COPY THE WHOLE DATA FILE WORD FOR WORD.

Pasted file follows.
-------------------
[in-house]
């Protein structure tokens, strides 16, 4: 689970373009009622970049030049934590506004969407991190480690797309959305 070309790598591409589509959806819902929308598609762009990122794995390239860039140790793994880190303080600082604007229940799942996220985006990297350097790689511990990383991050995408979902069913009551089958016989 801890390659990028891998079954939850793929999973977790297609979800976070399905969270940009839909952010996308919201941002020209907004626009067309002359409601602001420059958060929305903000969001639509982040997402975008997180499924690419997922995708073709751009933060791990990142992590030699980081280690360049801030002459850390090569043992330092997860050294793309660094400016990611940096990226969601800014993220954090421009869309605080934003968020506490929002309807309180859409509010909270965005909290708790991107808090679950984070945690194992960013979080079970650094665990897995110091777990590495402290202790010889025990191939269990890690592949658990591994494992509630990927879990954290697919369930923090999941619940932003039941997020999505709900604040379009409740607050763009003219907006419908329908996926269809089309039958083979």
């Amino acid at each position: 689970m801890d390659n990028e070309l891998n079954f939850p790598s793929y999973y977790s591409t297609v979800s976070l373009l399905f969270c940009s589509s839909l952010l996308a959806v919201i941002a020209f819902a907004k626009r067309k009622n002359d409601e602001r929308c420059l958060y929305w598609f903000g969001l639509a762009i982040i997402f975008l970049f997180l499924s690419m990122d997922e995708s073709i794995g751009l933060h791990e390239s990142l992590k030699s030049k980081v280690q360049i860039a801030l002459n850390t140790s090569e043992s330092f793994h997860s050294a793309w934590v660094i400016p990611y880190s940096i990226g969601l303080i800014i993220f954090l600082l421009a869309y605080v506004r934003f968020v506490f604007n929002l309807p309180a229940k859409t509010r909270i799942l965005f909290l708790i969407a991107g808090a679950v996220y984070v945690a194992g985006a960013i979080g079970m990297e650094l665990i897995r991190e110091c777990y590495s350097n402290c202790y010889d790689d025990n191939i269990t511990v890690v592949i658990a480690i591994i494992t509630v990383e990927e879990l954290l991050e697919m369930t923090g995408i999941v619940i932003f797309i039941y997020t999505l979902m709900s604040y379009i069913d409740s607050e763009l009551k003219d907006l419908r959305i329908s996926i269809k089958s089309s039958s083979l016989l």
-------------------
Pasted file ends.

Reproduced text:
[in-house]
């Protein structure tokens, strides 16, 4: 689970373009009622970049030049934590506004969407991190480690797309959305 070309790598591409589509959806819902929308598609762009990122794995390239860039140790793994880190303080600082604007229940799942996220985006990297350097790689511990990383991050995408979902069913009551089958016989 801890390659990028891998079954939850793929999973977790297609979800976070399905969270940009839909952010996308919201941002020209907004626009067309002359409601602001420059958060929305903000969001639509982040997402975008997180499924690419997922995708073709751009933060791990990142992590030699980081280690360049801030002459850390090569043992330092997860050294793309660094400016990611940096990226969601800014993220954090421009869309605080934003968020506490929002309807309180859409509010909270965005909290708790991107808090679950984070945690194992960013979080079970650094665990897995110091777990590495402290202790010889025990191939269990890690592949658990591994494992509630990927879990954290697919369930923090999941619940932003039941997020999505709900604040379009409740607050763009003219907006419908329908996926269809089309039958083979």
């Amino acid at each position: 689970m801890d390659n990028e070309l891998n079954f939850p790598s793929y999973y977790s591409t297609v979800s976070l373009l399905f969270c940009s589509s839909l952010l996308a959806v919201i941002a020209f819902a907004k626009r067309k009622n002359d409601e602001r929308c420059l958060y929305w598609f903000g969001l639509a762009i982040i997402f975008l970049f997180l499924s690419m990122d997922e995708s073709i794995g751009l933060h791990e390239s990142l992590k030699s030049k980081v280690q360049i860039a801030l002459n850390t140790s090569e043992s330092f793994h997860s050294a793309w934590v660094i400016p990611y880190s940096i990226g969601l303080i800014i993220f954090l600082l421009a869309y605080v506004r934003f968020v506490f604007n929002l309807p309180a229940k859409t509010r909270i799942l965005f909290l708790i969407a991107g808090a679950v996220y984070v945690a194992g985006a960013i979080g079970m990297e650094l665990i897995r991190e110091c777990y590495s350097n402290c202790y010889d790689d025990n191939i269990t511990v890690v592949i658990a480690i591994i494992t509630v990383e990927e879990l954290l991050e697919m369930t923090g995408i999941v619940i932003f797309i039941y997020t999505l979902m709900s604040y379009i069913d409740s607050e763009l009551k003219d907006l419908r959305i329908s996926i269809k089958s089309s039958s083979l016989l």